In 2018, the Federal Reserve Bank estimated that consumer loans across all commercial banks in the US were valued at over $1 trillion.
Americans use loans to purchase cars, send their kids to college, consolidate their debt, and for emergency reasons. If you need access to large sums for these or any other reason, you might consider a Home Equity Line of Credit (HELOC).
Before applying for a HELOC, you should understand how they function. Preparing yourself for applying, making payments, and accessing your money gives you more control over your finances.
Keep reading to learn more about HELOC’s and how they work.
What Is a Home Equity Line of Credit?
A Home Equity Line of Credit is more commonly called a HELOC. It’s a revolving line of credit that involves your home.
When you get a HELOC, you’re given access to credit based on the available equity in your home. In layman’s terms, you’re borrowing against the equity of your home and securing that loan by putting up your house as collateral. Which is why, if you stop making payments, you risk losing your home.
In that way, a HELOC is like a second mortgage. However, it functions more like a personal credit card.
You’re given a credit limit that’s set when you’re approved. You can draw as much or as little of that as you want, and you can pay it back the same way you pay back a credit card. Meaning, you can repay some or all of it monthly, and as you pay back your balance, the credit is replenished.
People generally apply for a HELOC to help them pay for large expenses or to consolidate their debt. HELOC’s are an excellent loan option for items with higher price tags because they have lower interest rates than other types of loans. The interest you do pay may even be tax deductible.
How to Qualify for a HELOC
Like any other type of loan, you’ll have to demonstrate to the lender that you can pay back the money you’re borrowing. To this end, your lender will likely check your credit score, credit history, monthly income, debts, and employment history.
To qualify for most loans, you will need a debt-to-income ratio of at least 28/36. A good credit score is usually 700 and above, but depending on the value of your home, your lender may consider lower credit scores as well. With that said, most importantly, you’ll need equity on your home.
Not only do you need equity, but you also need at least 85% equity. Equity refers to the home’s value minus how much you owe on your primary mortgage. For this, lenders will need to know your amount of equity as well as that the appraised value of the home is.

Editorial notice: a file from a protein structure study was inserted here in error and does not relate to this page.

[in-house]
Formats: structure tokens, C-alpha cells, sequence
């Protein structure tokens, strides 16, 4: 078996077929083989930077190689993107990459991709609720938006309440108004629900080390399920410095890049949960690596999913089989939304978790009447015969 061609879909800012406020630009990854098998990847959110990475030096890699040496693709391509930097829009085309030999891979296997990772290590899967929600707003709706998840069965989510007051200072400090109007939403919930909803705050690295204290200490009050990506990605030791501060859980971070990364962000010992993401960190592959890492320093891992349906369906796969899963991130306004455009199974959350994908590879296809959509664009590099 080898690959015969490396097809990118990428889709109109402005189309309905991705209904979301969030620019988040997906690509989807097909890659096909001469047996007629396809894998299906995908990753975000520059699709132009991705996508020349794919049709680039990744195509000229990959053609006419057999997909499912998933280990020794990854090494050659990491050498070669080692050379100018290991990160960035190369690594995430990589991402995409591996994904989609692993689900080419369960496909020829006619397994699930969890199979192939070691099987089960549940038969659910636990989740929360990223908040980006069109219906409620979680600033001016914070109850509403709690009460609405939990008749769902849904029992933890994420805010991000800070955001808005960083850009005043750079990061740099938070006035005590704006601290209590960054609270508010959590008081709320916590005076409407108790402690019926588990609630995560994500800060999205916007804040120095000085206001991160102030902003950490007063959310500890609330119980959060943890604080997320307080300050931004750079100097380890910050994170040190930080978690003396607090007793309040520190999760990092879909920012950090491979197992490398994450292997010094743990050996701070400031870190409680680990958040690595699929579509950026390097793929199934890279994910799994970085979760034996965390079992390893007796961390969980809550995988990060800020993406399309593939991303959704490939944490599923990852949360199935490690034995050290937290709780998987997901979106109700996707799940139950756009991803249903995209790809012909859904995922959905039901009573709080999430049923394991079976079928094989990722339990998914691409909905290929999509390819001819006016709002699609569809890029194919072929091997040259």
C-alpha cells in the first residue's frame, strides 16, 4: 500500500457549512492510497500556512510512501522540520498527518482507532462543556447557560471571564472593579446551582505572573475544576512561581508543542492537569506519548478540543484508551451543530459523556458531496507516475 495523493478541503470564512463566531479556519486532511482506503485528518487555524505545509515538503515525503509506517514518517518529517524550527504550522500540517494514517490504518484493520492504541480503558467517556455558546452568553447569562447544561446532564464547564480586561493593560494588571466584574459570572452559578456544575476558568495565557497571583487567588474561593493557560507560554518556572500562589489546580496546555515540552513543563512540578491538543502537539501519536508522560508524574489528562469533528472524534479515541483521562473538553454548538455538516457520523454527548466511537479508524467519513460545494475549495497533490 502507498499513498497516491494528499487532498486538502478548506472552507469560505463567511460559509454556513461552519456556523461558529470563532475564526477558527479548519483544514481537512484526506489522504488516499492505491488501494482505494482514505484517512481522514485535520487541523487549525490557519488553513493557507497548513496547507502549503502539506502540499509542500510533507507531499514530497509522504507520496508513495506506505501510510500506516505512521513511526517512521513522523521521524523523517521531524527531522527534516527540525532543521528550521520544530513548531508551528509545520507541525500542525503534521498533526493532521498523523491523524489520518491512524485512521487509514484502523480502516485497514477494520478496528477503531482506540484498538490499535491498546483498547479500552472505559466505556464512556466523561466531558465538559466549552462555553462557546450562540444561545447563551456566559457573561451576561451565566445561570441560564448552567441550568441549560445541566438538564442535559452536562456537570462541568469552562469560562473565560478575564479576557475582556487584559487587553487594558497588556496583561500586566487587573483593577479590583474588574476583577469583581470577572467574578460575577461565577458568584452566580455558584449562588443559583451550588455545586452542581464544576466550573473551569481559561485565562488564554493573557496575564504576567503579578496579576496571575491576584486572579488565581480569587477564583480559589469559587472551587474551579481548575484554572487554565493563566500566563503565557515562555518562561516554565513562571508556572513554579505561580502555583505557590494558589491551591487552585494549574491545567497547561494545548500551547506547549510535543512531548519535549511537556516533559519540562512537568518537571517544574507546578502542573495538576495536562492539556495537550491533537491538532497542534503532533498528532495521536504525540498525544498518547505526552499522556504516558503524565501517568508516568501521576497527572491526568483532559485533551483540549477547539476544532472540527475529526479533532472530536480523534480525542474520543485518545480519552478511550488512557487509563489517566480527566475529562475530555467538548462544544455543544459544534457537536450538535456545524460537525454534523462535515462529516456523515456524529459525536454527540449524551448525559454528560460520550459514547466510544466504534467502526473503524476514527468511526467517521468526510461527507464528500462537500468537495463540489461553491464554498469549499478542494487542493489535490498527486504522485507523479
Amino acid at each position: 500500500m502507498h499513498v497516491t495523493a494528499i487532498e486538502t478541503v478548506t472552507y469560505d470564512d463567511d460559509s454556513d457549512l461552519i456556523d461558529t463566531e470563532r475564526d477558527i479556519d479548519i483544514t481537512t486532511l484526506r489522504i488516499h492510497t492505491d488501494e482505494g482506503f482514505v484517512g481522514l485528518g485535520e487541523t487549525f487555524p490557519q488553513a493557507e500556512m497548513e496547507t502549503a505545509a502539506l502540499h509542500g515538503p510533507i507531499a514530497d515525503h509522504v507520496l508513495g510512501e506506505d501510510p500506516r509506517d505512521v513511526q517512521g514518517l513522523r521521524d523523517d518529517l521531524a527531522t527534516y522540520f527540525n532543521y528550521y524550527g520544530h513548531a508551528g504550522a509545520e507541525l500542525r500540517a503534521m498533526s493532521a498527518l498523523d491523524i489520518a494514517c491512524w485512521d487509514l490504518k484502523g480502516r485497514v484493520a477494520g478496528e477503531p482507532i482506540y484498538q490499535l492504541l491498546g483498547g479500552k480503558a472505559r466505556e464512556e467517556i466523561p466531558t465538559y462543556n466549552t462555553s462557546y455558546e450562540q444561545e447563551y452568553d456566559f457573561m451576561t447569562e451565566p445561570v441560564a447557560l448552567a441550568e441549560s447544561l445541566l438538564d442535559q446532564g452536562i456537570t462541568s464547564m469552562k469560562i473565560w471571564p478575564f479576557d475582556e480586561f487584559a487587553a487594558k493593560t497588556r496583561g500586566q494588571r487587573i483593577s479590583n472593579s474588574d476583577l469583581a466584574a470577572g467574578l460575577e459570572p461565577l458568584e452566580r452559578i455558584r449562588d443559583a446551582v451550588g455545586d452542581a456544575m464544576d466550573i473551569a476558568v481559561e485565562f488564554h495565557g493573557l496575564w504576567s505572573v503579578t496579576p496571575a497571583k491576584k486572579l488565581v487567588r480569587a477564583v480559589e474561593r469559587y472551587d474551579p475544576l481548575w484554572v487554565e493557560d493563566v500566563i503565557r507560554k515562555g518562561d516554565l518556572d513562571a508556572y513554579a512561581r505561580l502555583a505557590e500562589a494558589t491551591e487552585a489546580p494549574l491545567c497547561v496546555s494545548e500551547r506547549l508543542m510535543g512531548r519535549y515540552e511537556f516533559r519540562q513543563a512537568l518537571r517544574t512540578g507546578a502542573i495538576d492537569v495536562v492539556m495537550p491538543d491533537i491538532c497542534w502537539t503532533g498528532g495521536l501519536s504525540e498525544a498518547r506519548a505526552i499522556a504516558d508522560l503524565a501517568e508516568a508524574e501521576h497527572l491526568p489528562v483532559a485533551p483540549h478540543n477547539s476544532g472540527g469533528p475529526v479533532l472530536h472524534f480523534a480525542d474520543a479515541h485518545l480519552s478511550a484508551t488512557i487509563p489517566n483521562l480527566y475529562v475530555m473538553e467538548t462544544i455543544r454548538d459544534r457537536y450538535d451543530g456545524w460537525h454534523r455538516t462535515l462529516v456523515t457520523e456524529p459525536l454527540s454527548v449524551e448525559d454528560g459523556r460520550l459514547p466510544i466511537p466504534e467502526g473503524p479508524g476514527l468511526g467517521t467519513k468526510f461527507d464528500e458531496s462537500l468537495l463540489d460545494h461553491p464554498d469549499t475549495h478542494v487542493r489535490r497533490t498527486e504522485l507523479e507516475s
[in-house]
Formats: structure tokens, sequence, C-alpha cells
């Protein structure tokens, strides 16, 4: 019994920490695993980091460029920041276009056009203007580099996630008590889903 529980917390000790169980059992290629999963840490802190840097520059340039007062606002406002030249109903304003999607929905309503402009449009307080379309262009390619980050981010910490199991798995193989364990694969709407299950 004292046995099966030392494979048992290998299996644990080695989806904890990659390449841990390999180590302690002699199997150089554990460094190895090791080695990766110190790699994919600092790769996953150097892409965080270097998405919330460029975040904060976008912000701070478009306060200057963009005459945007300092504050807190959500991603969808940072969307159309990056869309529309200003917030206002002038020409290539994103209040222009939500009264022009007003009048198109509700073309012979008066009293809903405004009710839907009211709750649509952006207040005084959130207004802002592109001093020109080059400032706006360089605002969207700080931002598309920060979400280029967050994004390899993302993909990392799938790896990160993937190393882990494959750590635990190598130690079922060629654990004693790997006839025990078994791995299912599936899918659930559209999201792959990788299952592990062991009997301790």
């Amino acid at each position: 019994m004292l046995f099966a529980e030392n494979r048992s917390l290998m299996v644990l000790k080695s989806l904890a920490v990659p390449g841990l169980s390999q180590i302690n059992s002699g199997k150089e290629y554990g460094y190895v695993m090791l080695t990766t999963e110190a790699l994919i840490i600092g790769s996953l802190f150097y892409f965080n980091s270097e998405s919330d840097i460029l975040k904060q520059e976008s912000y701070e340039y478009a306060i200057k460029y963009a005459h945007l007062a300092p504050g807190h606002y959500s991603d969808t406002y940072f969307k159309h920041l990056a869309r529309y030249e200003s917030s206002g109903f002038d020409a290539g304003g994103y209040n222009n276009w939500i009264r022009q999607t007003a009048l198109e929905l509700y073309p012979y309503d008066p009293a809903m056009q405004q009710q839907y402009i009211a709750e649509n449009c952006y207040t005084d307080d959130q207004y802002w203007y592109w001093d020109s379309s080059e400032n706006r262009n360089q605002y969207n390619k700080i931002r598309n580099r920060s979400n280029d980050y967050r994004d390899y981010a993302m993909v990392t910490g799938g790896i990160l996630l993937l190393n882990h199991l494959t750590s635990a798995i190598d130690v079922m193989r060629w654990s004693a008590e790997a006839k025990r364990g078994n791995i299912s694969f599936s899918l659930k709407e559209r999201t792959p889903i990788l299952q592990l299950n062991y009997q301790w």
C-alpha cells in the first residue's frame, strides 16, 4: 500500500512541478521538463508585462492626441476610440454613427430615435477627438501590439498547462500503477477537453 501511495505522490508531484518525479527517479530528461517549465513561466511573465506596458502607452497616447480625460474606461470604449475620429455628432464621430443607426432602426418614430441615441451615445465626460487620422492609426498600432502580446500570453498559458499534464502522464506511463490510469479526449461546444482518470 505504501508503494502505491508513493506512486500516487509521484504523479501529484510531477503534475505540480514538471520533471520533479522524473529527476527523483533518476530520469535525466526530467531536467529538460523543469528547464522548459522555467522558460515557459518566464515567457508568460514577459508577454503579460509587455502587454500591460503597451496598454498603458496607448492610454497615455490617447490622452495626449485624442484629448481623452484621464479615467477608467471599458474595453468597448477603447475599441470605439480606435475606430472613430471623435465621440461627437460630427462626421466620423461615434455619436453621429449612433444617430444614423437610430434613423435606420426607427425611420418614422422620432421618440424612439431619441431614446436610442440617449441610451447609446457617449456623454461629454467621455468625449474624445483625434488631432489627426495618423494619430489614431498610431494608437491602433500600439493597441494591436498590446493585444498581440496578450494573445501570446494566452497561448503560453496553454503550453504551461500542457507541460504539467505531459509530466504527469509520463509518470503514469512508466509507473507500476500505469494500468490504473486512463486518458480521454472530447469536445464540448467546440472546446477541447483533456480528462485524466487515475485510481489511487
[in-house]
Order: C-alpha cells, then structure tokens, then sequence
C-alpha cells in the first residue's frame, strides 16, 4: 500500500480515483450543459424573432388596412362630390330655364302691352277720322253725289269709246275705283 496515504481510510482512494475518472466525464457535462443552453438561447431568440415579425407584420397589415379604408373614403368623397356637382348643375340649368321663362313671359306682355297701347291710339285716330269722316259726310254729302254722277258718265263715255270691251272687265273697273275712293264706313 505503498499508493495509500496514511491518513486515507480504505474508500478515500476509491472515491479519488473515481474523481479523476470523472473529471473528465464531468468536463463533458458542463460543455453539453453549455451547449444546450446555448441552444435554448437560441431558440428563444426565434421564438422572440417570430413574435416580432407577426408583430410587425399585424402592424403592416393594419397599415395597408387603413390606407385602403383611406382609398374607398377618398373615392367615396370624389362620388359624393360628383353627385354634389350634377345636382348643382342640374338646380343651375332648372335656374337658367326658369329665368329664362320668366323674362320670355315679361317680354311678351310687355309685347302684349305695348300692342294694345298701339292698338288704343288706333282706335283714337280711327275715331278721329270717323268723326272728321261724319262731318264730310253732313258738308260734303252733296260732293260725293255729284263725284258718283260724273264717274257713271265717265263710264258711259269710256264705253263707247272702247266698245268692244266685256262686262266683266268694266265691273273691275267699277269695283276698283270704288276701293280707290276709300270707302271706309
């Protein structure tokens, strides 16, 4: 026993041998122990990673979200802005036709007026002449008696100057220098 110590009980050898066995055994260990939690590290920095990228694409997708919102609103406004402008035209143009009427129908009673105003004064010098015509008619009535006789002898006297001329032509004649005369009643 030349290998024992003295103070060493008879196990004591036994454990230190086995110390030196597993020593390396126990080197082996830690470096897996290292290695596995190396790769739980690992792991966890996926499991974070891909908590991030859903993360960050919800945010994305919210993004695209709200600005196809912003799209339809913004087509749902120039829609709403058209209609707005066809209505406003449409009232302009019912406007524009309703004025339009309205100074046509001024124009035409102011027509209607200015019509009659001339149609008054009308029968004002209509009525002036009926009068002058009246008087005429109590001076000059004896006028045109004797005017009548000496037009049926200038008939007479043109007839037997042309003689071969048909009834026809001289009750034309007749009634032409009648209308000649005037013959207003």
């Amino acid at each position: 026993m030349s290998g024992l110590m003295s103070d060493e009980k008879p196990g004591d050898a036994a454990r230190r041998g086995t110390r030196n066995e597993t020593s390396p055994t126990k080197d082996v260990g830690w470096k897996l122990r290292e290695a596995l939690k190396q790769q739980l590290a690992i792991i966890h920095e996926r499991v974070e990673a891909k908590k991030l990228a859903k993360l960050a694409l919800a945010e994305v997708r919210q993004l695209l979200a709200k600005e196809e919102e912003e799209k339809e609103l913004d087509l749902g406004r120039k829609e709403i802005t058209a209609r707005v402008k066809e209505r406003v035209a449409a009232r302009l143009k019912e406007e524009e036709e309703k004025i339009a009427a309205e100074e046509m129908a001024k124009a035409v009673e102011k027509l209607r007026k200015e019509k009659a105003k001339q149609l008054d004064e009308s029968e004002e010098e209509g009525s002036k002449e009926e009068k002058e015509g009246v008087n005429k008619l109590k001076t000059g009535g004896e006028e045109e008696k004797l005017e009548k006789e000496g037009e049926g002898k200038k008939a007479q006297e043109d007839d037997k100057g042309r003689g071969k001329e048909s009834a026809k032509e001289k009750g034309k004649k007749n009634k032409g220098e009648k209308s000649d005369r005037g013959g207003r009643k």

Before applying for a HELOC, ask the lender if there are any fees you’ll need to pay. Below, we’ve listed some fees banks have been known to charge:
- Inactivity fees may be charged if you don’t use the account
- Transaction fees may apply every time you borrow money
- Membership fees or annual fees might be charged to keep the account open
- Early termination or cancellation fees can be applied to accounts who close or cancel the account before a certain date
- Minimum withdrawal limits can place limits on the amount you take out, so you pay interest in more money than you need
- Minimum or required balances force you to have a certain balance or risk paying additional interest every month
You should also ask the lender if there’s any initial withdrawal minimum. Some lenders will require you to draw from the account within a certain timeframe.
Accessing HELOC Money
There are a variety of ways you might draw from your HELOC. Depending on your lender, you may be given:
- an access card that functions like a credit card or bank card
- a checkbook
- a bill pay option
- the option to transfer the funds from one account to another online
You will only be able to access up to the amount of your credit limit. The pre-determined credit limit will be part of your terms and based on your equity as well as personal financial situation and history.
Do You Need a Line of Credit?
A Home Equity Line of Credit is a great way to cover big expenses or consolidate your debt. To qualify, you’ll need a healthy credit score and history as well as equity on your home. As long as your finances are in order and your home’s value is higher than the amount you owe on your mortgage, you shouldn’t have any trouble qualifying for this type of loan.
Be sure to ask your lender about the terms of repayment as well as any fees you might face. You’ll also need to know how you’re going to access your money when you need it.
If you need access to a line of credit but aren’t sure where to start, start with us. Apply with us online for a HELOC.